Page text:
Why the Temple Mount Should Remain Out of Bounds

If the Jews tried to rebuild the Temple, they would only bicker among themselves.

I have lived in Jerusalem for over 30 years, know its eastern and western sides intimately, and if I pass an old synagogue, mosque or church I have yet to visit, normally you can’t hold me back. But I have yet to step on the Temple Mount.

Despite the yearning to be up close to the place where it all began, to walk over the spot where Abraham bound and nearly slaughtered his son, Ya'akov slept on the ground while fleeing his brother, Adoniahu the rebel sought sanctuary from his half-brother King Solomon, Jesus confronted the corrupt priests, the Zealots barricaded themselves and Titus defiled the Holy of Holies (yes – of course most, if not all these stories never happened, but they are still very real), I stood at the gates so many times yet failed to cross the threshold.

As a journalist covering the religious conflict in this city, I really should see for myself the bloody heart of it all. This blind spot is totally inexcusable, but I still find myself holding back and not taking the opportunity to join any of the groups going up to the Mount, much less on my own initiative.

It’s not the technical-halakhic reasons of ritual impurity, which were the official grounds used by the Chief Rabbinate in its 1967 edict forbidding Jews from treading on hallowed ground, that are holding me back. I don’t need any rabbi telling me where I can and cannot go. The rabbinate’s ruling at the time was every bit as political as it was religious. It served the government, which was anxious in the wake of the Six-Day War to prevent a new Jihad or Crusade, or both, from breaking out. And it also appeased the anti-Zionist senior rabbis who considered the entire notion of Jewish sovereignty without the coming of the Messiah as heretical, and reclaiming the temple without clear divine intervention as the depths of apostasy. Just as the rabbis who are trying to overturn that edict are motivated by far-right politics, not any true spiritual feeling.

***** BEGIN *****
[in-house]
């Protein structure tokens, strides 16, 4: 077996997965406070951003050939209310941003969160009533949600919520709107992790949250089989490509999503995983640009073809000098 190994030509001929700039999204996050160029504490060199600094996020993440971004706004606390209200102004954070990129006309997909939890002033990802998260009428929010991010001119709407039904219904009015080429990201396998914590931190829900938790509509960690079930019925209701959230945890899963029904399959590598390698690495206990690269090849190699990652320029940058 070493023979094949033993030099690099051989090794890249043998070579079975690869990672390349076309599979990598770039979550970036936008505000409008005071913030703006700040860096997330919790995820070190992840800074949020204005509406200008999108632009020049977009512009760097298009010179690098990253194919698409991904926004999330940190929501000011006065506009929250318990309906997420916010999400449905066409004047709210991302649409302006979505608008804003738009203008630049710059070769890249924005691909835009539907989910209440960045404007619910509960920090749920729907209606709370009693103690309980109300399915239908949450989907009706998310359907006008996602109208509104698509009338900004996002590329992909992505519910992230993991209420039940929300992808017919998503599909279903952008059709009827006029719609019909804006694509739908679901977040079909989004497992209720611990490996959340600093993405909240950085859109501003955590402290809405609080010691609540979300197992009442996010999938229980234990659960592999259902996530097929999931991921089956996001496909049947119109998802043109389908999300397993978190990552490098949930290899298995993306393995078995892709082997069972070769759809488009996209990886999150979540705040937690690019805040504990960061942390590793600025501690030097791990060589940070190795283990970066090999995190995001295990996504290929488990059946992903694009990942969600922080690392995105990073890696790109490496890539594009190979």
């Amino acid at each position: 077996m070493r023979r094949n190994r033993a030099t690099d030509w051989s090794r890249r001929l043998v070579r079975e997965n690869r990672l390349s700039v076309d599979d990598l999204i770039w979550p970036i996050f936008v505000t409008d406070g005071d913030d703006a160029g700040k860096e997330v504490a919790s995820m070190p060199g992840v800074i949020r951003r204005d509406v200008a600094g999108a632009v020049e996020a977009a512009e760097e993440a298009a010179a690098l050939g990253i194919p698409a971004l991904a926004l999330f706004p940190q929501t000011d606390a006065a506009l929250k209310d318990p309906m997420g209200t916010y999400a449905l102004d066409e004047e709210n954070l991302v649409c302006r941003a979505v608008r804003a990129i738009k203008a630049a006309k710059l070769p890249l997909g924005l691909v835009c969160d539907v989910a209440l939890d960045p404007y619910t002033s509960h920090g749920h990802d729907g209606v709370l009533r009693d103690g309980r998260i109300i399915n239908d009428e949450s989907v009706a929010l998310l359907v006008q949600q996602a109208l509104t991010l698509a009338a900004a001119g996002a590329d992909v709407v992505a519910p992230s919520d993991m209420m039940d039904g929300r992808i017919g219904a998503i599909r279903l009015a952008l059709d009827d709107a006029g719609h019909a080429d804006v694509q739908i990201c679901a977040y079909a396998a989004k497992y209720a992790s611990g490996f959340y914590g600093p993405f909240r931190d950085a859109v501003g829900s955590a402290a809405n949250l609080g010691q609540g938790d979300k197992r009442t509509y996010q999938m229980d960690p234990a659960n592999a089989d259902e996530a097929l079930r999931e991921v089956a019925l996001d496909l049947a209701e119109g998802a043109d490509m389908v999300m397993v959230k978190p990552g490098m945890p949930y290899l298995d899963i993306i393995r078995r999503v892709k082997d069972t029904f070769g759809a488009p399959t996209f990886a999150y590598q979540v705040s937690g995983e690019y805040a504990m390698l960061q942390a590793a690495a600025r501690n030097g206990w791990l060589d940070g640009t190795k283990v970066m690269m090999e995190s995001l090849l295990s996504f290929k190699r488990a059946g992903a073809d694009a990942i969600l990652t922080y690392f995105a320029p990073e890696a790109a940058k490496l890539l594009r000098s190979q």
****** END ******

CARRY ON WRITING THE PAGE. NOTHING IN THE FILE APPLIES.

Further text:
I think I am reluctant to walk in because part of me wants to keep something hidden away, just beyond reach, imaginable but inaccessible. Because on the day I do walk through the gate, it will be just another place, a wide plaza with a magnificent mosque at its center and some interesting antiquities scattered around. But that’s all, no longer a mystical object of desire and longing, just another place and after the first quarter of an hour my instincts will take over and all I will be able to see is the conflict all around me. Like the early Zionist pioneers of the 19th century who fulfilled the prayers of 100 generations in returning to Zion and kissed the ground when coming ashore, and for the rest of their short lives knew only mosquitoes, backbreaking work and malaria. Once I walk in, there will be no mystery left and I want to put off that moment for as long as possible.

For some though, there is no mystery and no patience. The Knesset debate on Tuesday called for by Likud MK Moshe Feiglin calling for the right of Jews to pray on the Temple Mount was ostensibly about a basic fundamental of democracy, freedom of worship. In reality, however, it was just the same old tired and cynical argument between those who prefer Jewish supremacy to democracy and those who would jettison Israel’s Jewish character in everything but name.